Wednesday, August 13, 2008

VIP (Relationship #10)

Sweet shows the difference between being a "giver" and a "receiver" in a relationship. Many times, we feel the need to give. However, we can become uncomfortable when someone wants to give to us. The biggest problem seems to be our pride.

In this weeks Christian Standard, displays the disparity between those of us in the USA ($41,768 GDP per capita per year) compared to those in Rwanda ($234 GDP per capita per year). The Internal Revenue Service records people in upper, middle, and lower classes of the economic ladder. Even those categories have subcategories. It seems to me that whatever "bowl" you find yourself in, you are comparatively rich.

When we understand how blessed we are, our hearts prompt us to give to those less fortunate. Sweet uses the example of Lydia - a believer using the resources she had to benefit others. Instead of hording her wealth and saving for a rainy day, Lydia chose to bless those less fortunate.

On the other hand, is the "receiver" in the relationship. Many times we think of the less fortunate as handicapped, socially inept, or unable to help themselves. But is it true? Are they incapable? inept? handicapped? or even less fortunate?

I know those with very little who give so much. They choose to bless others with what little they have. Many times they are rebuffed for attempting to give - especially by those who have more.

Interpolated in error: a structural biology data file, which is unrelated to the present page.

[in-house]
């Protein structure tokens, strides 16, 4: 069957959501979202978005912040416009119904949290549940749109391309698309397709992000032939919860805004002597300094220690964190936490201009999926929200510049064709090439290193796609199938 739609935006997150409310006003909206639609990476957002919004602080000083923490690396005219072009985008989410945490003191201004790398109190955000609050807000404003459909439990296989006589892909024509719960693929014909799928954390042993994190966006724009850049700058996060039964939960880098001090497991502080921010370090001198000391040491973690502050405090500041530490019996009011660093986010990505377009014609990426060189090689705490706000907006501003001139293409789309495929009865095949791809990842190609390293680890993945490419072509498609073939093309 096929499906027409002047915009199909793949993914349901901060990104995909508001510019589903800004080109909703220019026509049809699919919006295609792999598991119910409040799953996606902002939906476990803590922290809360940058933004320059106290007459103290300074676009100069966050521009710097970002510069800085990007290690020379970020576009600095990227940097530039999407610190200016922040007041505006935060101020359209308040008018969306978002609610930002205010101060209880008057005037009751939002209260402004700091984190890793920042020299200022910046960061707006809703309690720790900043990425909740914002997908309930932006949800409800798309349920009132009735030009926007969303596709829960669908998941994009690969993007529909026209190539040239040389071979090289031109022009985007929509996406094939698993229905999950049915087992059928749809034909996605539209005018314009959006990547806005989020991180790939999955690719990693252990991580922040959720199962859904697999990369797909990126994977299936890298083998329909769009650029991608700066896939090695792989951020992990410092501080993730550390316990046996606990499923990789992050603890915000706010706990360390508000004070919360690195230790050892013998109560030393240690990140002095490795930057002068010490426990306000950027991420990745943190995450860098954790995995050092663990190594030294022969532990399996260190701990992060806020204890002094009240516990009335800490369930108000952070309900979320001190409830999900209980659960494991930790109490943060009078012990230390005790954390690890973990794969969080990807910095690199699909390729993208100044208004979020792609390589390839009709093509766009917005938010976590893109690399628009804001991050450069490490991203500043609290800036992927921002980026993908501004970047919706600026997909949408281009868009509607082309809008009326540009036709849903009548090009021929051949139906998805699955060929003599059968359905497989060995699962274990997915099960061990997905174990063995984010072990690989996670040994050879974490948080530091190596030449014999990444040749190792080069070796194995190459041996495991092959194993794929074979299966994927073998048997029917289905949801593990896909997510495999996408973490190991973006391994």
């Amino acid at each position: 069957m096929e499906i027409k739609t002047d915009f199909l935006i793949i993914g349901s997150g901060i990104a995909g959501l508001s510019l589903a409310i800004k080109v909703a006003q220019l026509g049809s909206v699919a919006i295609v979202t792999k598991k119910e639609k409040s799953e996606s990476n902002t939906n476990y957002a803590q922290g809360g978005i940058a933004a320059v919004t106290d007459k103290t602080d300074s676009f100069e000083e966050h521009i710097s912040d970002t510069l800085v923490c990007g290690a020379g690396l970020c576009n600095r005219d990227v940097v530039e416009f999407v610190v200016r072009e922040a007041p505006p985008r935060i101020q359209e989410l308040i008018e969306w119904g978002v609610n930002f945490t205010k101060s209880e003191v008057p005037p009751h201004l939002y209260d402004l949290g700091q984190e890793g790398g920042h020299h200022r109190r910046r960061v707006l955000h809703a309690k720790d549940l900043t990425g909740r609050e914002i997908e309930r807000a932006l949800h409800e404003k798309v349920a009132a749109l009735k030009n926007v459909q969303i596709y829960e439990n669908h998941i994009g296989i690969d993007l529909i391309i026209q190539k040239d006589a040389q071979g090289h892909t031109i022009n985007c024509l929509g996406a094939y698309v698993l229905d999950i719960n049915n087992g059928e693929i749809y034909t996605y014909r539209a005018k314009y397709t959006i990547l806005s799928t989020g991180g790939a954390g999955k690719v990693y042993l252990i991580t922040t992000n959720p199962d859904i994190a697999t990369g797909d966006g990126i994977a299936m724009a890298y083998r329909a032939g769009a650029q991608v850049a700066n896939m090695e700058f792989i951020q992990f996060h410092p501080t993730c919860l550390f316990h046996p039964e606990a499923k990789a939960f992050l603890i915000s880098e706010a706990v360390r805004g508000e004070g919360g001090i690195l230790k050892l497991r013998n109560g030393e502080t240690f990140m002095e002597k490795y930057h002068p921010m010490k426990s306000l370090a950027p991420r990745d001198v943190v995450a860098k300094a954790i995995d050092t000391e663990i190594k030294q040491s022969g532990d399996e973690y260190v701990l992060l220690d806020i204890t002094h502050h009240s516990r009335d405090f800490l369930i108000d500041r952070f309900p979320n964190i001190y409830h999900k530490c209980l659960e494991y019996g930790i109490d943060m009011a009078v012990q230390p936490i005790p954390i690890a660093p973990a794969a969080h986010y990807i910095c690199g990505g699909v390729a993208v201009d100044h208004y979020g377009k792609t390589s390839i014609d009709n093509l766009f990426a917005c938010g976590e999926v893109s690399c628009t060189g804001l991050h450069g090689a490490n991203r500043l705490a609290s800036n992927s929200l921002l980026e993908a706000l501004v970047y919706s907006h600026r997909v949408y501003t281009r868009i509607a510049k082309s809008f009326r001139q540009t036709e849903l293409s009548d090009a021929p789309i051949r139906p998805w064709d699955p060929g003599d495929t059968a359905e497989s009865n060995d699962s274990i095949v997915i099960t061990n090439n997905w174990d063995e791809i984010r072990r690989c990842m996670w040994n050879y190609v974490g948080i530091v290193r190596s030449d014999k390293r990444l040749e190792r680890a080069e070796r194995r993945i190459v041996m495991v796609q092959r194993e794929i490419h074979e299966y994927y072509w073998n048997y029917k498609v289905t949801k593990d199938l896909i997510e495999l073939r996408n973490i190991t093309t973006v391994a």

Sweet argues that we should be givers and receivers. There are times where giving seems to come naturally. However, most of us have trouble receiving from others. And yet that's what we're called to do.

When we fail to receive, we can't meet Christ. God has always been the giver. Mankind has been the receiver. It's only when we learn to receive that we can learn to give.



Ted M. Gossard said...

It's interesting. I know some very wealthy people who are gracious in receiving prayers and concerns for themselves in regard to health, etc., and who likewise live in that same grace in being generous to others both spontaneously and planned.

And I also know some poor people who struggle to make ends meet, who love, just love to do good for others, a passion for that. But also love it when they receive help from others- all in that same grace of God in Jesus.

Interesting and good post, Mike. Thanks.

Mike said...

Thanks for the comment Ted.

I really liked what Sweet says. "It's only when we learn to receive that we can learn to give." Many men are prideful and are slow to receive help. I'm thinking of assitance from in-laws, someone doing something for them with no strings attached, etc.

I would agree with you about exceptions to the rule. After reading through the original post, I've realized how "scattered" it was. Thanks for attempting to understand. I continue to pray for you and hope things are going well.

Anonymous said...

Do you think that maybe we get confused with what giving and receiving is? Does it always have to have to do with "something"? We find giving to be satisfying but it is much harder to receive. Is it because we really don't think we deserve? Isn't that why we have so much trouble receiving from our Father? We don't think we deserve what he provided?

So says Mike

Mike said...

Right on the head Anon/Mike. I think you're really on to something. Society teaches us you get or you deserve. You don't don't get or deserve. That's what's so amazing about grace. We are saved by grace (free gift) through faith (Eph 2:8-9). That's the part that most of us really have a hard time with.